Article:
Kaspersky Internet Security 2010 beats the competition in comparative testing by popular Polish IT magazine PC Format
Kaspersky Lab, a leading developer of secure content management solutions, announces that Kaspersky Internet Security 2010 romped to victory in comparative testing conducted by the respected Polish IT magazine PC Format.
Detailed results of all the security suites tested were announced in issue no. 4/2010 of the magazine. The magazine’s experts put 10 of the leading Internet Security software products available on the Polish market through their paces. The test looked at how each product made use of system resources during on-access and on-demand scanning, as well as each product’s operational stability, functionality and effectiveness at detecting malware.
Kaspersky Internet Security 2010 took the ‘Best Quality’ title, overshadowing, amongst others, Norton Internet Security 2010, G Data Internet Security 2010 and ESET Smart Security 4. Some of the features of Kaspersky Internet Security 2010 that particularly impressed PC Format‘s experts were the product’s outstanding effectiveness, its Safe Run mode, its ability to block advertisements, its advanced parental control system and its advanced web-monitoring capabilities.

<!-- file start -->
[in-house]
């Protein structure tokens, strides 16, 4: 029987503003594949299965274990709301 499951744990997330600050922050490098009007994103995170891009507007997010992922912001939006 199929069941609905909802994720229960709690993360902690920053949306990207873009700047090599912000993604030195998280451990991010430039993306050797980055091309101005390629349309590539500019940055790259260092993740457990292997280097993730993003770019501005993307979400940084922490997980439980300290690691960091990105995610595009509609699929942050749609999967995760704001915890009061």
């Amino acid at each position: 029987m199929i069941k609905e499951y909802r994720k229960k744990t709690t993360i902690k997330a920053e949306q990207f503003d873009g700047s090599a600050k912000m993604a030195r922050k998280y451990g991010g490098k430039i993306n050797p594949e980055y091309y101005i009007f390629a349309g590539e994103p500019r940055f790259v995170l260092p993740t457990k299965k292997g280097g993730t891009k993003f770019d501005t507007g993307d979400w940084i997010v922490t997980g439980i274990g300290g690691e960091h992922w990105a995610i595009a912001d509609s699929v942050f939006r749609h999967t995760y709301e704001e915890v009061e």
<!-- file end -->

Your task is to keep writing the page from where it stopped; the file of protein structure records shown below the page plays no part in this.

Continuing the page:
“Kaspersky Internet Security 2010’s success is down to the product’s large number of available features. The program has everything a user could require, and more. It provides excellent protection for Internet browsers," wrote PC Format’s Editor, Bartlomiej Mrozewski. "Not only do filters check every website visited for potential threats, but the Internet browser can be run from inside the sandbox, isolating it entirely from the operating system.”
Safe Run mode is just one of the innovate features inside Kaspersky Internet Security 2010 and is based on new Sandbox technology – which is unique among Internet Security Suites. Safe Run mode enables the user to run suspect software in an isolated, virtual environment that protects the operating system against all types of malicious damage. Statistically, it has been demonstrated that vulnerabilities in operating systems and trusted applications are often exploited by hackers to attack applications that make use of the Internet.